Choose good carbs, not no carbs. Whole grains are your best bet.
Don’t be misled by fad diets that make blanket pronouncements on the dangers of carbohydrates. They provide the body with fuel it needs for physical activity and for proper organ function, and they are an important part of a healthy diet. But some kinds of carbohydrates are far better than others.
The best sources of carbohydrates—whole grains (the less processed, the better), vegetables, fruits and beans—promote good health by delivering vitamins, minerals, fiber, and a host of important phytonutrients. Easily digested refined carbohydrates from white bread, white rice and other refined grains, pastries, sugared sodas, and other highly processed foods may contribute to weight gain, interfere with weight loss, and promote diabetes and heart disease.
Try these five quick tips for adding good carbs to your diet:
1. Start the day with whole grains. Try a hot cereal, like steel cut oats, or a cold cereal that lists a first on the ingredient list and is low in sugar. But finding sugar in cereals takes a bit of detective work. Learn how to be a savvy reader of breakfast cereal labels.
2. Use whole grain breads for lunch or snacks. Confused about how to find a whole-grain bread? Look for bread that lists as the first ingredient whole wheat, whole rye, or some other whole grain —and even better, one that is made with only whole grains, such as 100 percent whole wheat bread. Or try this recipe for hearty whole grain bread.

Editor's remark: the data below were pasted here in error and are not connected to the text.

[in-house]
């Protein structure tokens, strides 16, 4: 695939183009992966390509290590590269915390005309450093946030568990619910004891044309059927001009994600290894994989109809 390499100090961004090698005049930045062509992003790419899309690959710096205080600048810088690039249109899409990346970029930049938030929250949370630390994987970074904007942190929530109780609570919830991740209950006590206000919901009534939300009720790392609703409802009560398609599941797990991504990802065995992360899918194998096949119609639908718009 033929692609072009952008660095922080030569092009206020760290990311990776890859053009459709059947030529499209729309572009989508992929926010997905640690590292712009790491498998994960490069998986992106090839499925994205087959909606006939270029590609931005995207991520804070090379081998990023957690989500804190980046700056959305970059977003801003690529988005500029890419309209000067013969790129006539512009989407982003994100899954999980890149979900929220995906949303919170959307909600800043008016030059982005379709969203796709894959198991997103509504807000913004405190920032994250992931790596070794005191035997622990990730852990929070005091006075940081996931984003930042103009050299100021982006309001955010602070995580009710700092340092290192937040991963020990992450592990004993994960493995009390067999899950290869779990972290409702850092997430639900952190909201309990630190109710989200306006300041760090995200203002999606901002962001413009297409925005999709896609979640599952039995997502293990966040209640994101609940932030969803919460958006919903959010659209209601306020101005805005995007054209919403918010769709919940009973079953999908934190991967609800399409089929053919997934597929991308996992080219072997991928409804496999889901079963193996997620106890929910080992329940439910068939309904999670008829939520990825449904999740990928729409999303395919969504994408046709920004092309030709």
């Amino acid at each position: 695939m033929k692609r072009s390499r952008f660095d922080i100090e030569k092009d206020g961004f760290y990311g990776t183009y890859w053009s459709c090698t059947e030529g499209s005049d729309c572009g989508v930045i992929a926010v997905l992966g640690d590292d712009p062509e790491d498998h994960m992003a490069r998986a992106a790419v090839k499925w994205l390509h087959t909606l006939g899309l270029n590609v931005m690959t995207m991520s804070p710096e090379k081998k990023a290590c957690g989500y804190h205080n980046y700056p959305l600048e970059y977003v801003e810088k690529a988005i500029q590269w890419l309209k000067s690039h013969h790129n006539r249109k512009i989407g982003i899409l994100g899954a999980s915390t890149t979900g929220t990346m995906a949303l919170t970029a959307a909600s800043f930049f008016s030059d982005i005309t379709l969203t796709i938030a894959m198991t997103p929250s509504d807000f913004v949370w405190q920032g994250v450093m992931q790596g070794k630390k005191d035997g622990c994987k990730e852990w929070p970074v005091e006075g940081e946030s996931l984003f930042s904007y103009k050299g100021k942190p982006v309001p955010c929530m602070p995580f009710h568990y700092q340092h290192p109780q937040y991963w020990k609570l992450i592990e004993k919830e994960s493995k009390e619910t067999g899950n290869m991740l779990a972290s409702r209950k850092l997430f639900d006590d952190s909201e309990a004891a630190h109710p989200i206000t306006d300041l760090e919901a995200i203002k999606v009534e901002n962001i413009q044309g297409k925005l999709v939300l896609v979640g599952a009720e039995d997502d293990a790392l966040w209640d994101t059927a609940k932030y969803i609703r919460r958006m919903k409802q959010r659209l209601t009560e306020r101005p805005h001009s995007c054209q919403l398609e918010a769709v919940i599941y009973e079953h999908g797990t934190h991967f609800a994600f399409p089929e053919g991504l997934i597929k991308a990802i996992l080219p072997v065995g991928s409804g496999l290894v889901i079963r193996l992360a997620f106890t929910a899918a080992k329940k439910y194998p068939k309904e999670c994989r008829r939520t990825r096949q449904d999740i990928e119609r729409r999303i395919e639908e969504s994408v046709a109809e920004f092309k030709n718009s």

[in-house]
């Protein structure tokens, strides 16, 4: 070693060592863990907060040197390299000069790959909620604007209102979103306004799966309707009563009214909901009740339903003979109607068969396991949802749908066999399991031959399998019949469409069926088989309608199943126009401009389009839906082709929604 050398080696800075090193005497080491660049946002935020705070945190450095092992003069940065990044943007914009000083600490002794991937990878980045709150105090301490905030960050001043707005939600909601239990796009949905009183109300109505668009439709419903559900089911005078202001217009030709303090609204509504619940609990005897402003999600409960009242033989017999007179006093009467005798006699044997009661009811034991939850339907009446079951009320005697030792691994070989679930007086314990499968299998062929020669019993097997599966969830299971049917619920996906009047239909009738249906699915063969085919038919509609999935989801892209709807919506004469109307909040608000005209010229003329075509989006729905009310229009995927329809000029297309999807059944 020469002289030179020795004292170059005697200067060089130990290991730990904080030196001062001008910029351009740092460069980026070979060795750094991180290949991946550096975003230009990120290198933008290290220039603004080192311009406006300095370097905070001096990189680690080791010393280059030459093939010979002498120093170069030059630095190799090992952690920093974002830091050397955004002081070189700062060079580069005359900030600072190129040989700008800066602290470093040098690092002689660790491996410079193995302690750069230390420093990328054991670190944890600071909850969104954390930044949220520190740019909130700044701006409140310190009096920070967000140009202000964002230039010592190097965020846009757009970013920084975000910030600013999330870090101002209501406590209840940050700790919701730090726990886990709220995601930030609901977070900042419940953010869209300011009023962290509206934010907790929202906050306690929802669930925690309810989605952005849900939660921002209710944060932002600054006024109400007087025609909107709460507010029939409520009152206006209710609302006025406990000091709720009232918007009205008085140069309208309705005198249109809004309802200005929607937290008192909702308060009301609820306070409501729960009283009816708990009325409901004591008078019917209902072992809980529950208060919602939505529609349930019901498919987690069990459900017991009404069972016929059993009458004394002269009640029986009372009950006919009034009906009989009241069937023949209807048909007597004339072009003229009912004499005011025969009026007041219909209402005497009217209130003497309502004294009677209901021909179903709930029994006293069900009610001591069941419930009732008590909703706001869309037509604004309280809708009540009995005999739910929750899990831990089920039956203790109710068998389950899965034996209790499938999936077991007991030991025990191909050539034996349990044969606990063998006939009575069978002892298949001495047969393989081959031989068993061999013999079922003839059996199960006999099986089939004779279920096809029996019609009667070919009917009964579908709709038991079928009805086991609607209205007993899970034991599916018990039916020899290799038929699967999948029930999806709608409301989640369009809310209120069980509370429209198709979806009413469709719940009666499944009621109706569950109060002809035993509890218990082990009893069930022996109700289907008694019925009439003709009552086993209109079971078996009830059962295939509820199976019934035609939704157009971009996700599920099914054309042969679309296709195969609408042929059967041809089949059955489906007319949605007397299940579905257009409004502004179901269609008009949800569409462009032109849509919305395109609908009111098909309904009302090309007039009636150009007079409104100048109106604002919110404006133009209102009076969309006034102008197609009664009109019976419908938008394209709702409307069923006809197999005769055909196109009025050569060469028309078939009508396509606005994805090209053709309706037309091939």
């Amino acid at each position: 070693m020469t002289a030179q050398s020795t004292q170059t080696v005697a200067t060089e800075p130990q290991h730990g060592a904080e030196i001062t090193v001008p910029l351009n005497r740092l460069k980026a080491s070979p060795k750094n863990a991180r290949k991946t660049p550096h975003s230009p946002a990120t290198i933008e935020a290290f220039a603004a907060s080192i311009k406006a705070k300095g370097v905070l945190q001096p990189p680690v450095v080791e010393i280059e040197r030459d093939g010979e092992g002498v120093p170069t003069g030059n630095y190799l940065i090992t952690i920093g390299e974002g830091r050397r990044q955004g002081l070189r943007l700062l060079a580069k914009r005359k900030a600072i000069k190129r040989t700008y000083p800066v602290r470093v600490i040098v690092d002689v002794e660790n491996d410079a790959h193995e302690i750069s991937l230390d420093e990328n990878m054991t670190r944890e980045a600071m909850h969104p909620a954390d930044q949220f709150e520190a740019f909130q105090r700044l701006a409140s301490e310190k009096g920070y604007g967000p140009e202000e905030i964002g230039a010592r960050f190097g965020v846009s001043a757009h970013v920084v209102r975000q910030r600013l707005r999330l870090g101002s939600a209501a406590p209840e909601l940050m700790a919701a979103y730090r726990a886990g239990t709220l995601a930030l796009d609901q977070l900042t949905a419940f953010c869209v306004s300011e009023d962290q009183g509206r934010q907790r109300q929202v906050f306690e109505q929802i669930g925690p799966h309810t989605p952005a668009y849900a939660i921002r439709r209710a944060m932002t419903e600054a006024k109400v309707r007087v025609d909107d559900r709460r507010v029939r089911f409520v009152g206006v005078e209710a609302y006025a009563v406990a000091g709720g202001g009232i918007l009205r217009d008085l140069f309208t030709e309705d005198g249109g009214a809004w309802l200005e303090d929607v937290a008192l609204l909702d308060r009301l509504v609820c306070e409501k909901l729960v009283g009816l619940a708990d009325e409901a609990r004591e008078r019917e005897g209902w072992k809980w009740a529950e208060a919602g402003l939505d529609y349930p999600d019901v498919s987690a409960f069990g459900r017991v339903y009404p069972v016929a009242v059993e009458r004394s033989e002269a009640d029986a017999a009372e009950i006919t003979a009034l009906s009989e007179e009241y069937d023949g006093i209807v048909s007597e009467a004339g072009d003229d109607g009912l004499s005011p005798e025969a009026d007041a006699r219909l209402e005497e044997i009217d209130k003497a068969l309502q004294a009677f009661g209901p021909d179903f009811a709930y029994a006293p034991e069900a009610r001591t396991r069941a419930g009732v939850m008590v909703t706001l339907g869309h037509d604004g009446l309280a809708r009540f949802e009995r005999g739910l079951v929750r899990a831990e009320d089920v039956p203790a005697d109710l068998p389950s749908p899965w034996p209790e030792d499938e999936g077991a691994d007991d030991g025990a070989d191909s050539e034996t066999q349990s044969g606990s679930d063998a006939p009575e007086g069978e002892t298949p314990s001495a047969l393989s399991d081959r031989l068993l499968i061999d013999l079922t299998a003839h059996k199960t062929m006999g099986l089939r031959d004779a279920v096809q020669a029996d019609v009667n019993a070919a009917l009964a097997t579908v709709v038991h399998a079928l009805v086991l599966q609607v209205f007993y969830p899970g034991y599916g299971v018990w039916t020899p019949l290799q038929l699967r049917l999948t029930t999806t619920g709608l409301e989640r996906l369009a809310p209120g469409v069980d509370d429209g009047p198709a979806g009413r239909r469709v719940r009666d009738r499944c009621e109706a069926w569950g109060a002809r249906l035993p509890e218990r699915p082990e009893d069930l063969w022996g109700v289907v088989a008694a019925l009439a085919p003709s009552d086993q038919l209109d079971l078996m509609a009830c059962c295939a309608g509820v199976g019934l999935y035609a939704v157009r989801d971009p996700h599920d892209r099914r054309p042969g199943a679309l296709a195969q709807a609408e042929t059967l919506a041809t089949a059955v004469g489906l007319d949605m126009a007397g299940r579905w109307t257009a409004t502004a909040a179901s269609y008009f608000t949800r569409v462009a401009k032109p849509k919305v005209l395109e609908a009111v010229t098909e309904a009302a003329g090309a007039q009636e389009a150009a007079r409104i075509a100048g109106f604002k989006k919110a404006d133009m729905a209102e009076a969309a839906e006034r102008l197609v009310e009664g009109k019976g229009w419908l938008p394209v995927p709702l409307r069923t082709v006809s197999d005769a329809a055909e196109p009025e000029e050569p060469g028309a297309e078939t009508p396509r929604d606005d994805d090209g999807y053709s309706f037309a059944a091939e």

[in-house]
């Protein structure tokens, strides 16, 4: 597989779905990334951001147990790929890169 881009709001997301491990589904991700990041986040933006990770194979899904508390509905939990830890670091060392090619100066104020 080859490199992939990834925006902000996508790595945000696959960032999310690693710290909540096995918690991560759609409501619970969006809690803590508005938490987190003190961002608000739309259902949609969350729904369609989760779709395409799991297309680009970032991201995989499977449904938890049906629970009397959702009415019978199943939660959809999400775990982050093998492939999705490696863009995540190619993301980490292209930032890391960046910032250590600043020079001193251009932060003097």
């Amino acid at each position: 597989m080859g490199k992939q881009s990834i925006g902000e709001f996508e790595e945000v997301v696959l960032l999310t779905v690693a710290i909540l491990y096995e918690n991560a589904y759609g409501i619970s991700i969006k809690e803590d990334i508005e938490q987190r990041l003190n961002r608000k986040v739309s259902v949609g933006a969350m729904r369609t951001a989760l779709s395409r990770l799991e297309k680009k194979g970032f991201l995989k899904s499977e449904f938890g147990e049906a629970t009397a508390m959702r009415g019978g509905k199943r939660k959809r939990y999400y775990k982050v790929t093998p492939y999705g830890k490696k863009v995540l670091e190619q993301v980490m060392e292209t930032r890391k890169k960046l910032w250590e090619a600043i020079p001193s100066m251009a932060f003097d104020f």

3. Bag the potatoes. Instead, try brown rice, bulgur, wheat berries, whole wheat pasta, or another whole grain with your dinner. Read “whole grain recipes.” for a list of whole grains and their health benefits, or check out these
4. Choose whole fruit instead of juice. An orange has two times as much fiber and half as much sugar as a 12-ounce glass of orange juice. Looking for juice alternatives? See six ideas for low-sugar drinks, a recipe for a low-sugar fruit cooler, and a recipe for sugar-free sparkling iced tea.
- the full story on carbohydrates
- , weight, and health
- understanding and the
- the glycemic index, the glycemic load, and health
- healthy recipes for whole grains
- the link between sugary drinks, weight gain, and diabetes
- why diet drinks may not be the best alternative to sugary drinks
- how much sugar is in your favorite soft drink or sports drink
The aim of the Harvard School of Public Health Nutrition Source is to provide timely information on diet and nutrition for clinicians, allied health professionals, and the public. The contents of this Web site are not intended to offer personal medical advice. You should seek the advice of your physician or other qualified health provider with any questions you may have regarding a medical condition. Never disregard professional medical advice or delay in seeking it because of something you have read on this Web site. The information does not mention brand names, nor does it endorse any particular products.